A popular organic mulch, hay is commonly used to protect soil and plants from the elements, to line pathways, and to address various needs in the garden. What many people don't realize, however, is that various products are often labeled as "hay" at garden centers, but there are many different types of hay and straw that are commonly sold in bales. While they are easily confused, it's important for gardeners to become familiar with the differences.
Hay and Straw
Salt hay, or Spartina patens, is a grassy plant that grows in salt marshes and wetlands. Martha has long used salt hay in her gardens. It is useful for keeping weeds from growing in paths, preventing runoff, and keeping soil from turning into mud whenever it rains or the garden is watered. A layer of salt hay will keep soil moist and encourage worms to come to the surface, which will help to aerate the soil. It also makes an attractive path to walk on between garden rows. Salt hay is an ideal all-purpose mulch because its seeds won't grow away from salt water -- so it won't germinate in your garden.
What is commonly termed "Golden straw" is either oat straw, Avena, or wheat straw, Triticum. This straw is a by-product of the process of separating oat or wheat seeds from their stalks. Golden straw is often used as bedding in horse stalls; because there are no seeds, the horses won't eat it. This straw spreads nicely, and the lack of seeds means there is no risk of it germinating in your garden. It can be used in the same way as salt hay.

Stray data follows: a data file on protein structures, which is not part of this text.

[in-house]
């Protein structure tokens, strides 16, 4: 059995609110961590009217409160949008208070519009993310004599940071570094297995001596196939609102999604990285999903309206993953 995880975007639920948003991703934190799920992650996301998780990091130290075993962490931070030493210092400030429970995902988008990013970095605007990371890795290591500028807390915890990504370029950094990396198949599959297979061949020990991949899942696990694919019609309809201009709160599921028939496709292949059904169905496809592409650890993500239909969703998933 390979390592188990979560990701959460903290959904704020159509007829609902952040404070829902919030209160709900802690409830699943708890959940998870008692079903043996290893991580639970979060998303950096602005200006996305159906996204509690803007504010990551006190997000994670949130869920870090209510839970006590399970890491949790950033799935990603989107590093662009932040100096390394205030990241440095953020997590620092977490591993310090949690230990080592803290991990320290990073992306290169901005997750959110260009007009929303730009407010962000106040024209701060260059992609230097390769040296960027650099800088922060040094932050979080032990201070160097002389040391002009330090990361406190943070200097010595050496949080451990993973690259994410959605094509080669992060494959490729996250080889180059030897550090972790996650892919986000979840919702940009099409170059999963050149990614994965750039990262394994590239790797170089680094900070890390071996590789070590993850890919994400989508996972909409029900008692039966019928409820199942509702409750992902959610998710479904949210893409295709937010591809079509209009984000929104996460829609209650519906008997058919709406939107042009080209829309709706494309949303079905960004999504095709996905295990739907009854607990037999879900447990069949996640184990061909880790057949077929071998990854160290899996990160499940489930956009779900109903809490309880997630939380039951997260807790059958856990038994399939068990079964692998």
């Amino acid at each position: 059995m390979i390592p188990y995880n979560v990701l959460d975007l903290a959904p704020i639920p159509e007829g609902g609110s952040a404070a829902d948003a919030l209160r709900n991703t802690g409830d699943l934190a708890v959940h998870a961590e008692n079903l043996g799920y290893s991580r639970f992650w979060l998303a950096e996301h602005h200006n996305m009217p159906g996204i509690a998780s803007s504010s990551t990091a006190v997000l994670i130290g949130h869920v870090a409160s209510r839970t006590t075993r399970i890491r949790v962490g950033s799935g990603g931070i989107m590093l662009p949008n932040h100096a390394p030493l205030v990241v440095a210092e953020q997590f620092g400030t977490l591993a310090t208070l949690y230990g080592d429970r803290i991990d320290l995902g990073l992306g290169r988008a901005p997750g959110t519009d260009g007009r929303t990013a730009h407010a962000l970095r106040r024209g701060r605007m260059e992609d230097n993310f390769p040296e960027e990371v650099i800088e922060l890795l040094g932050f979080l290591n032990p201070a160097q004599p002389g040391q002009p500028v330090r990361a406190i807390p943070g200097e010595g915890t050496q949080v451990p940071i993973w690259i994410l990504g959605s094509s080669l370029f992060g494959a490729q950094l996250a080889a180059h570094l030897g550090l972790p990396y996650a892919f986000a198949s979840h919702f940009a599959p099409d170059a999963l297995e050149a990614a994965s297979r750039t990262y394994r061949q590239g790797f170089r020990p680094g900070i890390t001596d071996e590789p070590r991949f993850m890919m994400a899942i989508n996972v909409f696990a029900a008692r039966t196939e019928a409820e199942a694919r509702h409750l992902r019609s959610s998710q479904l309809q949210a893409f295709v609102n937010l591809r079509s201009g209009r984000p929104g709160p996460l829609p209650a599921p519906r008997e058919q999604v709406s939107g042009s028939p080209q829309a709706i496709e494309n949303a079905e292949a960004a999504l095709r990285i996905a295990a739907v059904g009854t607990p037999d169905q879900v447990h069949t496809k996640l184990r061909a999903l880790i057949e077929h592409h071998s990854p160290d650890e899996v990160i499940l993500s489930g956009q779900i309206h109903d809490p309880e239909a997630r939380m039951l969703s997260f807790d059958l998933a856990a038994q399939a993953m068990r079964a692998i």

Just as its name implies, feed hay is used to feed livestock. Though inexpensive and plentiful, it is not a good choice for use in gardens because it is full of seeds. The main ingredient of feed hay is alfalfa, Medicago sativa. It also frequently contains flowers and seeds from many other plants and weeds such as clover and golden rod. These seeds are likely to germinate, resulting in a garden full of weeds rather than flowers and vegetables.